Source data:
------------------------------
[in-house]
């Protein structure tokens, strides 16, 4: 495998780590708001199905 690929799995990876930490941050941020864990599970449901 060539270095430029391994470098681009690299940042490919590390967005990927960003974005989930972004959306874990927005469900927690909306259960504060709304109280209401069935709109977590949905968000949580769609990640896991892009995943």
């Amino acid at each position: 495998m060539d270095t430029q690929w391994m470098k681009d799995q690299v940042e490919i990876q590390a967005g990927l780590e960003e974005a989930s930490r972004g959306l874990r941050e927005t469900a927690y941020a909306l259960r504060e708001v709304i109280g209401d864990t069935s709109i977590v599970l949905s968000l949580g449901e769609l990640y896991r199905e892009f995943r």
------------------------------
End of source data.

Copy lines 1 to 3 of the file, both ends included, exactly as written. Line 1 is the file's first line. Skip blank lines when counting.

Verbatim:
[in-house]
């Protein structure tokens, strides 16, 4: 495998780590708001199905 690929799995990876930490941050941020864990599970449901 060539270095430029391994470098681009690299940042490919590390967005990927960003974005989930972004959306874990927005469900927690909306259960504060709304109280209401069935709109977590949905968000949580769609990640896991892009995943």
């Amino acid at each position: 495998m060539d270095t430029q690929w391994m470098k681009d799995q690299v940042e490919i990876q590390a967005g990927l780590e960003e974005a989930s930490r972004g959306l874990r941050e927005t469900a927690y941020a909306l259960r504060e708001v709304i109280g209401d864990t069935s709109i977590v599970l949905s968000l949580g449901e769609l990640y896991r199905e892009f995943r």